At step 140, upper flange 30 and lower flange 32 are formed at the upper and lower ends of sidewall 16. At step 142, lower end wall 14 is coupled to the lower flange 32 via double seam 22. A detailed view of double seam 22 is shown in FIG. 8 and shows the seam formed from interlocked and crimped portions of material of both sidewall 16 and end wall 14. Following attachment of lower end wall 14, can 10 may be stored or shipped along with a separate upper can end 12. Once can 10 is filled, for example filled with food at a packaging facility, upper end wall 12 is attached to sidewall 16 via double seam 22 hermetically sealing the food within can 10.

Referring to FIG. 9, a cross-sectional view of can 10, having bead panel 60 as shown in FIG. 4, is depicted according to an exemplary embodiment. FIG. 10 shows an enlarged view of bead panel 60. As shown in FIG. 9 and FIG. 10, bead panel 60 includes eight radially outwardly curved beads 62 and nine radially inwardly curved beads 63. Similar to the embodiment discussed above regarding FIG. 2, beads 62 and beads 63 extend through the center portion of the can sidewall onto the expanded upper and lower sidewall portions, and the shape, bead height and/or bead depth of beads 62 and beads 63 may vary based on the diameter of the sidewall at the location of the bead, providing increased strength to the can sidewall.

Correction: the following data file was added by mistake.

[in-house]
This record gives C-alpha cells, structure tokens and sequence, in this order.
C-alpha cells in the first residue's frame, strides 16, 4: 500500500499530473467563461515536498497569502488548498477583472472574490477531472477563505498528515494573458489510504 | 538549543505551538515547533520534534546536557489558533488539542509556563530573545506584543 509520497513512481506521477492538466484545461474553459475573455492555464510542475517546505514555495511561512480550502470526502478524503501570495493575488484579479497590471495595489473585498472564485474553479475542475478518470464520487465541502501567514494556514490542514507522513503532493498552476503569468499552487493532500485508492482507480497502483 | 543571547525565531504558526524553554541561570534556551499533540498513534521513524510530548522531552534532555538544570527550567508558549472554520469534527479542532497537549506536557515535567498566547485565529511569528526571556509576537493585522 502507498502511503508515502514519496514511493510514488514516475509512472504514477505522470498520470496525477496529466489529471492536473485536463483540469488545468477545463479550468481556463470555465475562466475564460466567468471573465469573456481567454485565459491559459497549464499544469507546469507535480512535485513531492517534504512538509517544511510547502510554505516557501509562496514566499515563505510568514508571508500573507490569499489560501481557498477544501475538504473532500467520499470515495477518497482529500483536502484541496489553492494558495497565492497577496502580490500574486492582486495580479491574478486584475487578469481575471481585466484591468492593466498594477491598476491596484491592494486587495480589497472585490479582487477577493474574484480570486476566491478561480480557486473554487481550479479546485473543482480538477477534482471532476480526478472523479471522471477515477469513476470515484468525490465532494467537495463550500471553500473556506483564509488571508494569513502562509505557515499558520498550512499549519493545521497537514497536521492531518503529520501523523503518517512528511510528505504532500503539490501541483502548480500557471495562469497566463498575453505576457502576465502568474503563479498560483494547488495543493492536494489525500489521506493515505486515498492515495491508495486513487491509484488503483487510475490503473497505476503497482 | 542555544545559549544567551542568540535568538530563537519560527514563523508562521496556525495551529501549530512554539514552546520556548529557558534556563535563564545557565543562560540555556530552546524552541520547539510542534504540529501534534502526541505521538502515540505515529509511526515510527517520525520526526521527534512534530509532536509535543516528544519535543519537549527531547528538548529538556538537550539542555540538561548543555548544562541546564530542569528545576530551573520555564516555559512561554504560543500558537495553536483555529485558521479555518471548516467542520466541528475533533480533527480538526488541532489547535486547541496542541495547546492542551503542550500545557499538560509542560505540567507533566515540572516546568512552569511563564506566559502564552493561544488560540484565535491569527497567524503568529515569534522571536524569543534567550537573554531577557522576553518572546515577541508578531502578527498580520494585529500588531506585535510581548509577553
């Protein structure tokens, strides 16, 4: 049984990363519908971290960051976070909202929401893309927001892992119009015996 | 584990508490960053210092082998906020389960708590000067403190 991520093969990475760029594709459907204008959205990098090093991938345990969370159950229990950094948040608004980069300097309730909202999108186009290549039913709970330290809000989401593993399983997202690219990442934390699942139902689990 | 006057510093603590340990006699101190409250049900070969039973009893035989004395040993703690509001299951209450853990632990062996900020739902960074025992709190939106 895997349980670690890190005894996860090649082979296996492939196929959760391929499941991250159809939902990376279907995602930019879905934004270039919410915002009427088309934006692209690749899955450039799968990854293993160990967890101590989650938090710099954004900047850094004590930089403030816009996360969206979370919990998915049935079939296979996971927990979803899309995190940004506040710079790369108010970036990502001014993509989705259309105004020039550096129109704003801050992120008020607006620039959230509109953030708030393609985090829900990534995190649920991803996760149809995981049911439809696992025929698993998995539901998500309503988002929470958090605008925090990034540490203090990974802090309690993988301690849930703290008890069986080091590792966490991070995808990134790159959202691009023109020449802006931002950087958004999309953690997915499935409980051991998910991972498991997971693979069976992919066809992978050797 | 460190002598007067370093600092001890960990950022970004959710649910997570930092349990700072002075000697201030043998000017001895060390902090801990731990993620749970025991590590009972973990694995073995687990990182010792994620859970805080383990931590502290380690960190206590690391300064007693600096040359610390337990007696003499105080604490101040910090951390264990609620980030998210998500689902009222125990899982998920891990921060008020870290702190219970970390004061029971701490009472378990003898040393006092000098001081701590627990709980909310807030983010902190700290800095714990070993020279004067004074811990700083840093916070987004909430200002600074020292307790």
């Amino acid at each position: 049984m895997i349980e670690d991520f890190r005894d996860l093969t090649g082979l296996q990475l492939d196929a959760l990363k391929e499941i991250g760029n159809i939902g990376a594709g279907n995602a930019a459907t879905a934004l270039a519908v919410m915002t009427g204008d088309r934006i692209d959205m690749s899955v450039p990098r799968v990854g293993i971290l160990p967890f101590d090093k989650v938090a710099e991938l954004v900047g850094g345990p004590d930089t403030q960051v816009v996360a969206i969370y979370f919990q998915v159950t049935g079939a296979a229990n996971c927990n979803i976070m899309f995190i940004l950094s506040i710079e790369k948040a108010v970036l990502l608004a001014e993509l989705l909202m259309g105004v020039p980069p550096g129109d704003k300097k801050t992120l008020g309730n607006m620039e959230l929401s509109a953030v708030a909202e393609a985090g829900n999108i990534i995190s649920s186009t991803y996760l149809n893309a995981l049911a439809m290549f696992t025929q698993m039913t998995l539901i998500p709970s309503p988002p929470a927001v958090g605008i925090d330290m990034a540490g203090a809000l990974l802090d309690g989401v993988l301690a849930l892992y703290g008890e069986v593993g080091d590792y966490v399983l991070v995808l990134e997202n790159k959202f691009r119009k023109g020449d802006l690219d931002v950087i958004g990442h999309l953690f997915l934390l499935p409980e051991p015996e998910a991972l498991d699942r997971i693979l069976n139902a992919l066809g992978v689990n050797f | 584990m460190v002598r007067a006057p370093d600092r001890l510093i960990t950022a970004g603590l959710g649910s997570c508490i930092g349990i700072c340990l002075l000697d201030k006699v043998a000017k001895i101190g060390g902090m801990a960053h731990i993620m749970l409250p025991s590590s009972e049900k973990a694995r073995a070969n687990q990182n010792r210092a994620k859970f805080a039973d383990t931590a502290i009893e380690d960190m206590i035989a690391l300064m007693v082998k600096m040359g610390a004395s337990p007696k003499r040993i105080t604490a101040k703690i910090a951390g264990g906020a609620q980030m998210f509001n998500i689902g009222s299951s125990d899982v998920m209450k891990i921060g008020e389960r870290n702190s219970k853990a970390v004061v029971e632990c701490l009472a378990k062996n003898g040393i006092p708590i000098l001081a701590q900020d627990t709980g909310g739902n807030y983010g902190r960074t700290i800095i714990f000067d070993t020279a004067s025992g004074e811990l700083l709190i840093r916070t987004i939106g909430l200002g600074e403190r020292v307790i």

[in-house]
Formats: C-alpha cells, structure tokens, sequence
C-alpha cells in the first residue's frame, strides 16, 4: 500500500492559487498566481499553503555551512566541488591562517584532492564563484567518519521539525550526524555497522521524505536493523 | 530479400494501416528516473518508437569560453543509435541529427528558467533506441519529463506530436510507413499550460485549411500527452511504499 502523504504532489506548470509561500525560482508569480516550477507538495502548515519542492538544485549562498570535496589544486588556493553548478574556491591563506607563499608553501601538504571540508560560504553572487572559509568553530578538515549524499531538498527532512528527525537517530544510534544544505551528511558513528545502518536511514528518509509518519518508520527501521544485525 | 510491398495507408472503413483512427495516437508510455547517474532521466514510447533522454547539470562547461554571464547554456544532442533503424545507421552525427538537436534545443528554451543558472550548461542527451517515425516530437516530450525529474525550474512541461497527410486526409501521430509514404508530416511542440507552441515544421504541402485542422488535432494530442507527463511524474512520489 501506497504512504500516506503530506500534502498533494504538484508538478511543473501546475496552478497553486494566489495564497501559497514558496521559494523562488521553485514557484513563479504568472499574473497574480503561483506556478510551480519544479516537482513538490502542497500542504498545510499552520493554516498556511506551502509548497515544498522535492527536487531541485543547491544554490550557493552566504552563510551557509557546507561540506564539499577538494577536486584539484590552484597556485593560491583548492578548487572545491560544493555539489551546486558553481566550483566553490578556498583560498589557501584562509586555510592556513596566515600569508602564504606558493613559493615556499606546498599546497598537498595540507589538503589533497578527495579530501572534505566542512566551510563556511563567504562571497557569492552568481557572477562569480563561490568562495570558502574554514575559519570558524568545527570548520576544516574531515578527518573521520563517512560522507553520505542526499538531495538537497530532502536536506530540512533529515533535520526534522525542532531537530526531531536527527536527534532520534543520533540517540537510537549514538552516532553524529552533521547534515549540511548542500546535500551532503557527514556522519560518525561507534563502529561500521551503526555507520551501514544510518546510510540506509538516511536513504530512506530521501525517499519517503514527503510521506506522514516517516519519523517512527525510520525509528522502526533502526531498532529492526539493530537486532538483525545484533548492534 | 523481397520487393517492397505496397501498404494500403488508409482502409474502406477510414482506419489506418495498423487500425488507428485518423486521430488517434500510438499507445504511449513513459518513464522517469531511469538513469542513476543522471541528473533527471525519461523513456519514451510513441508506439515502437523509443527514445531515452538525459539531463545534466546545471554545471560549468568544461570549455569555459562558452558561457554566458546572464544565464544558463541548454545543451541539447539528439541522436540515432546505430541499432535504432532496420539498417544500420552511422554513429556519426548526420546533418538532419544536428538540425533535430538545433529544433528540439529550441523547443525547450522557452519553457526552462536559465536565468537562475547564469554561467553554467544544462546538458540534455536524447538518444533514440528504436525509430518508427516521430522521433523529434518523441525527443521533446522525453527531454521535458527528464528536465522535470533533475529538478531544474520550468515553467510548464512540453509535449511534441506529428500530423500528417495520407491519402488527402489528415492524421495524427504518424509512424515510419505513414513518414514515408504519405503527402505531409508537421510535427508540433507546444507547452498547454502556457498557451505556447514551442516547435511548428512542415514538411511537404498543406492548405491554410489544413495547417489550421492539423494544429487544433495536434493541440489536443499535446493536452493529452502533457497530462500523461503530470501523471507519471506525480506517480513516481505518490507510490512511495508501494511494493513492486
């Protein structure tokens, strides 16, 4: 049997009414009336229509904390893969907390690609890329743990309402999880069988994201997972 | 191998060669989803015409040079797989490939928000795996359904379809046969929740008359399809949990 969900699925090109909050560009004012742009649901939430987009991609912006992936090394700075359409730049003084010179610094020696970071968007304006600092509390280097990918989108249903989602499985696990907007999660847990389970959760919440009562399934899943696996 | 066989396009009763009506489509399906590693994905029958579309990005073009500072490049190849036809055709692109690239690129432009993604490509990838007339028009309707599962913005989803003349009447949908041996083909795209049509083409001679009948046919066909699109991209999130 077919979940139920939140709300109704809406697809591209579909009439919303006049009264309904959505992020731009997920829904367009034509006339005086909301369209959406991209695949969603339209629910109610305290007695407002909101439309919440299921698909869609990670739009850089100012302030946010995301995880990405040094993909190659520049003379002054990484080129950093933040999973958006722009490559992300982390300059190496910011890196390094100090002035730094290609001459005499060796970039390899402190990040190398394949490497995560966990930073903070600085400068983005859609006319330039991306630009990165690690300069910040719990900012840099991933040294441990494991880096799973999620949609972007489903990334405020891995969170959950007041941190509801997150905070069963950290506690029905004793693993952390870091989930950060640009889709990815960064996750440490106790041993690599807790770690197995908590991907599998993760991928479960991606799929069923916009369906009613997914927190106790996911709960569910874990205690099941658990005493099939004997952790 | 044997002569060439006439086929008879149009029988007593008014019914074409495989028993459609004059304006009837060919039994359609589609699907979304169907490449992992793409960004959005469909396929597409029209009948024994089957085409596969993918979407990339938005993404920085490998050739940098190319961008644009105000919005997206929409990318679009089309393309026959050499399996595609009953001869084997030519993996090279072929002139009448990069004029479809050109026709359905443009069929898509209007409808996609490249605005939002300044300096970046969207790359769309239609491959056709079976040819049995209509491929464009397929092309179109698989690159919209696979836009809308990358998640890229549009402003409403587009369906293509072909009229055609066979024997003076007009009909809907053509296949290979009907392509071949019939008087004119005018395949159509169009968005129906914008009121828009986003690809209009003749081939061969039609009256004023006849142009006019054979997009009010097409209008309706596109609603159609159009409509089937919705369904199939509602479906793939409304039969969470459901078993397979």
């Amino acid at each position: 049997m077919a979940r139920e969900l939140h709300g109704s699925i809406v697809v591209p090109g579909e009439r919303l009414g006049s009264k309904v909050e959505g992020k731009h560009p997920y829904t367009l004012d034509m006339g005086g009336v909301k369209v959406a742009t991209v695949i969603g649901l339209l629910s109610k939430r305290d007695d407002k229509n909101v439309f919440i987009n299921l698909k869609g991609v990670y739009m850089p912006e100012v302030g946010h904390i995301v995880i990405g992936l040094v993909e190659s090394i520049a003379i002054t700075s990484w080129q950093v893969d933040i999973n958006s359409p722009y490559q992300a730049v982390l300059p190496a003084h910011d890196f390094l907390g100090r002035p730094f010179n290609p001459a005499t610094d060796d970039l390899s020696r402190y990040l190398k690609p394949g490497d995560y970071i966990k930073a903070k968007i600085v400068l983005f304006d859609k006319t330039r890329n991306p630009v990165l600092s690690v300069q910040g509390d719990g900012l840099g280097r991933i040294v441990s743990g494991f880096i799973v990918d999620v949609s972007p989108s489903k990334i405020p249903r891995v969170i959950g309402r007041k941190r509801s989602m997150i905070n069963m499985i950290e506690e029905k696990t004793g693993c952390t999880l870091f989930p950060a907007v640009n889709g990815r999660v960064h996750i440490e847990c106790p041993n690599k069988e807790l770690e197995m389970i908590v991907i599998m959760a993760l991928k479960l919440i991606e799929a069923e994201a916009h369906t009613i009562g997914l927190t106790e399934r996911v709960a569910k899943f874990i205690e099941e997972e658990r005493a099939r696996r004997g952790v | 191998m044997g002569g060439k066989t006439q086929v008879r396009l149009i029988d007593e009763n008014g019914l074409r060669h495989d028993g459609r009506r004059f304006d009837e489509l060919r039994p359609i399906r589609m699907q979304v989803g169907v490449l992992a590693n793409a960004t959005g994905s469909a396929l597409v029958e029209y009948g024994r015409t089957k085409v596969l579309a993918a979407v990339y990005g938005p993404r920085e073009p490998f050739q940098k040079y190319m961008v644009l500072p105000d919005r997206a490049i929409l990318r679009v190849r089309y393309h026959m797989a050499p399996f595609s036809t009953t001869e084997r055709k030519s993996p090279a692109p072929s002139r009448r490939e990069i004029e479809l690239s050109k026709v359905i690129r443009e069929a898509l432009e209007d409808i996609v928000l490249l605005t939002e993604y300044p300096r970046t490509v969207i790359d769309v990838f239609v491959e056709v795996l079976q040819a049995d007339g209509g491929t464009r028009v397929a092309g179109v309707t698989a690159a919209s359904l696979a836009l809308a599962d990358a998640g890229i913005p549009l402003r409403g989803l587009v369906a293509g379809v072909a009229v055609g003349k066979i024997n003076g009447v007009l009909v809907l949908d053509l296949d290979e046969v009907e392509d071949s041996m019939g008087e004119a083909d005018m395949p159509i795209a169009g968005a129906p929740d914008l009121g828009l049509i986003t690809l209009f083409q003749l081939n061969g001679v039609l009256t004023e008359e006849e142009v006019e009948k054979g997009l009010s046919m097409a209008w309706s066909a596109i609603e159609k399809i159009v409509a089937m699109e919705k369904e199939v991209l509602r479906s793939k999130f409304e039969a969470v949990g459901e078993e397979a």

Referring to FIG. 10, bead 150 is a centrally located bead located in center sidewall portion 24 and has a bead depth BD1 as discussed above. Bead 152 is an inwardly curved bead formed in upper sidewall portion 26, and bead 154 is an inwardly curved bead formed in lower sidewall portion 28. Bead 152 has a bead depth BD3, which is the radial distance measured between the radially innermost point of bead 152 and the upper edge of bead panel 60. Bead 154 has a bead depth BD4, which is the radial distance measured between the radially innermost point of bead 154 and the lower edge of bead panel 60.